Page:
Though it has been around for more than a decade, online education can still seem scary and full of mysteries for those who are unfamiliar with the concept. But in reality, online education is not confusing at all. In fact, there are many parallels between earning a college degree in the classroom and earning a college degree through the Internet. To get the best idea of what online education really is and how it works, we’re going to break down some of the most common myths associated with Web-based education.
Myth: Employers don’t take online degrees seriously.
Actually, many employers now view online degrees to be just as credible as traditional degrees. In fact, an astonishing 43 percent of 1,545 chief executives and small-business owners interviewed said that a distance education degree is on the same level as a degree earned through a campus-based program, according to the Chronicle of Higher Education. More and more employers are coming around to recognizing the merits of online degrees, and it is likely that the numbers of those who accept online degrees will grow as even traditionally campus-based universities begin offering online options.
Myth: Online degrees do not require any real effort to earn.
Though online education spares students from having to sit in a classroom and listen to their professor lecture in front of the blackboard, make no mistake – online education is not a cake walk by any means. They require the same amount of dedication and hard work that classroom-based programs do, and in some ways, online education programs actually demand more out of its students. This is because online students must be independent and make an effort to study and learn on their own time without the guidance of classmates, professors, or parents. The thing to keep in mind is that earning an online college degree still requires that students complete college-level work.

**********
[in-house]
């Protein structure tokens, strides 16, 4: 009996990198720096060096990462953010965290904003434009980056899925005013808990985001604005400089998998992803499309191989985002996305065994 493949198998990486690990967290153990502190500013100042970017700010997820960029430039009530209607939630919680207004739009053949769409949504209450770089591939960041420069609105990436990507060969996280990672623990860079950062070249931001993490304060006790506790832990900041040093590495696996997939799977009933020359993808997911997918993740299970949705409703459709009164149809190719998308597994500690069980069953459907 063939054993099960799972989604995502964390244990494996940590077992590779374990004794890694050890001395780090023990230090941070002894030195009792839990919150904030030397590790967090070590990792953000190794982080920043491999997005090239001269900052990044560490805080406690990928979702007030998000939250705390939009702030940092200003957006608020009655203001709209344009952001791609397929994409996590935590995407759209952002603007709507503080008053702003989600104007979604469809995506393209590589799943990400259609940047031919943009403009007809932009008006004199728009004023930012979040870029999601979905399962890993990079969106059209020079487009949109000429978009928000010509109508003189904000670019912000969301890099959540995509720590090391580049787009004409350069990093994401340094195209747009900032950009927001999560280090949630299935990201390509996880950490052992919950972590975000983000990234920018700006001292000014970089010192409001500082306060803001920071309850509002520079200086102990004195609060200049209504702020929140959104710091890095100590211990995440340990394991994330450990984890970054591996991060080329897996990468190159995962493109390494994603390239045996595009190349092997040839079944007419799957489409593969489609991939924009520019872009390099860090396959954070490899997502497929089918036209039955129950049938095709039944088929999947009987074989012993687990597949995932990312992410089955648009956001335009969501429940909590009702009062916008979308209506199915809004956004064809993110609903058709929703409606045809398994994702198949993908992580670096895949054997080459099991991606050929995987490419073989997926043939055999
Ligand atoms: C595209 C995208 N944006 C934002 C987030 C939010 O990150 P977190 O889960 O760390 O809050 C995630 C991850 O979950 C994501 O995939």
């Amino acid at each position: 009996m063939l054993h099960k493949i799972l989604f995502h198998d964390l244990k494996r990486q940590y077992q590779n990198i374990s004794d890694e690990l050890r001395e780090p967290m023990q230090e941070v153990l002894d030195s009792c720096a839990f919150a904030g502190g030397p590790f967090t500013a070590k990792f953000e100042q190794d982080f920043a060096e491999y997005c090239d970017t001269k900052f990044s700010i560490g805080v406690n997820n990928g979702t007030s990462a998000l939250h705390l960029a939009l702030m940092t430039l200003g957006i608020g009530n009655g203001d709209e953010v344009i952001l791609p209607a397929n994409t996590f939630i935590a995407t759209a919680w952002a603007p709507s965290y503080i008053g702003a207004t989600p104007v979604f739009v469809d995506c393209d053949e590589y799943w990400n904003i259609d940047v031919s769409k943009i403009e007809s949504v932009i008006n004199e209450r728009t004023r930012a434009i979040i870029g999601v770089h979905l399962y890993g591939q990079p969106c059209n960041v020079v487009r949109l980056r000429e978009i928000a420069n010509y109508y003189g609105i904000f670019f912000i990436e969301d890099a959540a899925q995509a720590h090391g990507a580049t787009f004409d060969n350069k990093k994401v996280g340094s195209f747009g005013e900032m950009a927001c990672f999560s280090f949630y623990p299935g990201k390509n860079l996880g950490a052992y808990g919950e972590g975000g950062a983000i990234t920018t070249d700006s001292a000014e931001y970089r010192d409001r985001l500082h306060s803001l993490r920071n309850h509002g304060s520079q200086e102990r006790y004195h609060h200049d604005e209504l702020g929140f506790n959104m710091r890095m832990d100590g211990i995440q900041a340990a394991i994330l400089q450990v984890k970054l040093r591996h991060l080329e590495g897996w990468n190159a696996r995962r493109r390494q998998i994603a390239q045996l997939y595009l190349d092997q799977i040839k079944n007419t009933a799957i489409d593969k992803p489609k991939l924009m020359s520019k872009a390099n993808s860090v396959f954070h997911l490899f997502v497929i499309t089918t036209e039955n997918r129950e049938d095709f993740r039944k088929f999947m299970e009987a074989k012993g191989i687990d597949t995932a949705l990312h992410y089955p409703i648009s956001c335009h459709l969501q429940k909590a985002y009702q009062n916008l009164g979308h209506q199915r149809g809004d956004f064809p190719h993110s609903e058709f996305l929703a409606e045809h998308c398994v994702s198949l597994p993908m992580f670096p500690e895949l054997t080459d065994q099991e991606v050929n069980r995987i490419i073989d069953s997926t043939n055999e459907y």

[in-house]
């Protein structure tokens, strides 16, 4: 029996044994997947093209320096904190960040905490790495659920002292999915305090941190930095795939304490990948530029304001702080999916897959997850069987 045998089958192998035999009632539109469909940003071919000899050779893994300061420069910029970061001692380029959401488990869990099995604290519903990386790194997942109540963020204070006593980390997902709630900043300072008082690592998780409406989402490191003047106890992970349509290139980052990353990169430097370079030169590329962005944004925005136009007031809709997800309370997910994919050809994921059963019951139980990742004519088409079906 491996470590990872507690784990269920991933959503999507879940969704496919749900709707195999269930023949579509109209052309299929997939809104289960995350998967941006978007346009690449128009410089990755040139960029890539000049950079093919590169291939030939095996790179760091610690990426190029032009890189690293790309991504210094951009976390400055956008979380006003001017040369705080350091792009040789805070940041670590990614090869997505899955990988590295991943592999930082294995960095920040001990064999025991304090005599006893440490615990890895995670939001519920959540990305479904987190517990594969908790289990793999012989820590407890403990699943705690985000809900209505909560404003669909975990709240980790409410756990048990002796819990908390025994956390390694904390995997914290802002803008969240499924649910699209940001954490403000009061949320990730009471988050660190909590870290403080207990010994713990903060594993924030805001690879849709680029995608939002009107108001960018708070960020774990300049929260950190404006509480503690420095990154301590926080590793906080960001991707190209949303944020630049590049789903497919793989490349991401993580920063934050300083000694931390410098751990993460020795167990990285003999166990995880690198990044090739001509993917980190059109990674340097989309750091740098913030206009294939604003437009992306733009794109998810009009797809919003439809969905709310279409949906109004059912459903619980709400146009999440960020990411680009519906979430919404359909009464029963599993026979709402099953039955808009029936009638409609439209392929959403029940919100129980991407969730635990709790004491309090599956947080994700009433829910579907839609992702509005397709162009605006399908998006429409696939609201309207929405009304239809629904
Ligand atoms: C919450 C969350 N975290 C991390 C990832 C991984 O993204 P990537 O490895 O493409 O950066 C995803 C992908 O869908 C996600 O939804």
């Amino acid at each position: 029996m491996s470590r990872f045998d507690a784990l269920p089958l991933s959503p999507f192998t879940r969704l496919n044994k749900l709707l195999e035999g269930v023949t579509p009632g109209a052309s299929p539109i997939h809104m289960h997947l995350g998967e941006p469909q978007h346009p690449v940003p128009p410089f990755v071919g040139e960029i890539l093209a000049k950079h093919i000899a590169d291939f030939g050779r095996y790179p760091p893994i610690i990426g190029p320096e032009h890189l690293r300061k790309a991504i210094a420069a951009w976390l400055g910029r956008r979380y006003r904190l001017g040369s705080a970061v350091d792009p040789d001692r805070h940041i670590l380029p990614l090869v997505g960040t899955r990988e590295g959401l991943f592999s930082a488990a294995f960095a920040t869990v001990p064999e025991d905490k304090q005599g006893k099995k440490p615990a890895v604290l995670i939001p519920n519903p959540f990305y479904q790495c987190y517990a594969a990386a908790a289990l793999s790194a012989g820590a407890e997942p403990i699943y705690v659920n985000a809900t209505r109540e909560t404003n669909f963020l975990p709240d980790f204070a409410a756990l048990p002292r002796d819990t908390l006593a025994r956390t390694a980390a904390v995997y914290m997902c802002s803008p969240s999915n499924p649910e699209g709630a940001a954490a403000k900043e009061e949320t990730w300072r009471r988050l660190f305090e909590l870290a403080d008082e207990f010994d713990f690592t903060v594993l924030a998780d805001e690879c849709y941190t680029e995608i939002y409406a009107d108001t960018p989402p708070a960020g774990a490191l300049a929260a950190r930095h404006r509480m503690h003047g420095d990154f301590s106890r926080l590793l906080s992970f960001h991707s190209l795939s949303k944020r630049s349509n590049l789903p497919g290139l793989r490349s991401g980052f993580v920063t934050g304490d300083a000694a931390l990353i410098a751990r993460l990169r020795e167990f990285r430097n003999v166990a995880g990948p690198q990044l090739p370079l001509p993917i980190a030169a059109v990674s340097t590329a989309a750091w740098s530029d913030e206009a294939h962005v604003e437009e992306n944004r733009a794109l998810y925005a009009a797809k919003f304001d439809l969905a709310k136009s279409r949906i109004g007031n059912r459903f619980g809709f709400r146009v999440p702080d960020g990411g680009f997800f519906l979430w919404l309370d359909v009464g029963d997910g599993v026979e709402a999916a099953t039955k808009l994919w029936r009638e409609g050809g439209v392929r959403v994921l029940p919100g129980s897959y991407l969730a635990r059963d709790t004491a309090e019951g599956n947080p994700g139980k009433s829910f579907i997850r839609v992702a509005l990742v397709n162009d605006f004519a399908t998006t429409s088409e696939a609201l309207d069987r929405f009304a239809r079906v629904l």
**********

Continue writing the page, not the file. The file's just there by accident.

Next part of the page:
Myth: Online education is inferior to classroom education.
On the contrary, research has shown that online education may actually be more effective than traditional teaching and learning methods. In fact, online students tend to outperform their classroom counterparts, a study conducted by the U.S. Department of Education found. This may be attributed to the fact that most online students spend more time studying the course materials than classroom students. After all, those in a classroom only have the time span of the single class period to write down notes and absorb the lecture materials, whereas online students can take as long as they need to understand the materials before moving on. This means that online students typically study more, leading to a better academic performance.
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